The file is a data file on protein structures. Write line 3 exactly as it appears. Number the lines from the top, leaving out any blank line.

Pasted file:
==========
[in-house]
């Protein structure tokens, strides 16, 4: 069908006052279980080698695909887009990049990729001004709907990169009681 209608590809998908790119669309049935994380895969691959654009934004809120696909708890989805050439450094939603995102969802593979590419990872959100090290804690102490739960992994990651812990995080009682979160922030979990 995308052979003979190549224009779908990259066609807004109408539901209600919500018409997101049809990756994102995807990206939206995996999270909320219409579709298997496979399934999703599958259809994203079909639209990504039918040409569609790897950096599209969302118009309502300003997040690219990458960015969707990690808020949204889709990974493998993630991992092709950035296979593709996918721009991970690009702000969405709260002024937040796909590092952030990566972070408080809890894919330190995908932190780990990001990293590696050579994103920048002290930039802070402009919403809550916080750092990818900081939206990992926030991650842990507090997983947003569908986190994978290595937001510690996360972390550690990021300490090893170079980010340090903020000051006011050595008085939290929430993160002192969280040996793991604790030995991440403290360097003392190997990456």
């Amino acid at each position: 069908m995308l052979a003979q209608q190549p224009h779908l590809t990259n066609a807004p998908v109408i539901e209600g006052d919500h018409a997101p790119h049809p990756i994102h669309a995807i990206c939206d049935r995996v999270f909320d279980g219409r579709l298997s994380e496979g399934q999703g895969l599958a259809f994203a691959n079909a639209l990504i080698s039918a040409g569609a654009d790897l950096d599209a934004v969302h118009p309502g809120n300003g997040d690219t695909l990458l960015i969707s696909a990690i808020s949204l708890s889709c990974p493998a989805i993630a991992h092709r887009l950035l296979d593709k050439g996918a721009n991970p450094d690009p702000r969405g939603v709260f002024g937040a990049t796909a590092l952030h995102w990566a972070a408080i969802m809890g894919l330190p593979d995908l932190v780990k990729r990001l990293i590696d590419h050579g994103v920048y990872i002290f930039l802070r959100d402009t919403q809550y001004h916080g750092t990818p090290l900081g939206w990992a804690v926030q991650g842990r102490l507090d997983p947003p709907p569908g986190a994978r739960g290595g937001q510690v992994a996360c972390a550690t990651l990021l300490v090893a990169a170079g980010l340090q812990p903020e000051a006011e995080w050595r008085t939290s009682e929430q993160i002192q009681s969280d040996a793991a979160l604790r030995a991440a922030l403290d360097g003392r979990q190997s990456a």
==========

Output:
């Amino acid at each position: 069908m995308l052979a003979q209608q190549p224009h779908l590809t990259n066609a807004p998908v109408i539901e209600g006052d919500h018409a997101p790119h049809p990756i994102h669309a995807i990206c939206d049935r995996v999270f909320d279980g219409r579709l298997s994380e496979g399934q999703g895969l599958a259809f994203a691959n079909a639209l990504i080698s039918a040409g569609a654009d790897l950096d599209a934004v969302h118009p309502g809120n300003g997040d690219t695909l990458l960015i969707s696909a990690i808020s949204l708890s889709c990974p493998a989805i993630a991992h092709r887009l950035l296979d593709k050439g996918a721009n991970p450094d690009p702000r969405g939603v709260f002024g937040a990049t796909a590092l952030h995102w990566a972070a408080i969802m809890g894919l330190p593979d995908l932190v780990k990729r990001l990293i590696d590419h050579g994103v920048y990872i002290f930039l802070r959100d402009t919403q809550y001004h916080g750092t990818p090290l900081g939206w990992a804690v926030q991650g842990r102490l507090d997983p947003p709907p569908g986190a994978r739960g290595g937001q510690v992994a996360c972390a550690t990651l990021l300490v090893a990169a170079g980010l340090q812990p903020e000051a006011e995080w050595r008085t939290s009682e929430q993160i002192q009681s969280d040996a793991a979160l604790r030995a991440a922030l403290d360097g003392r979990q190997s990456a």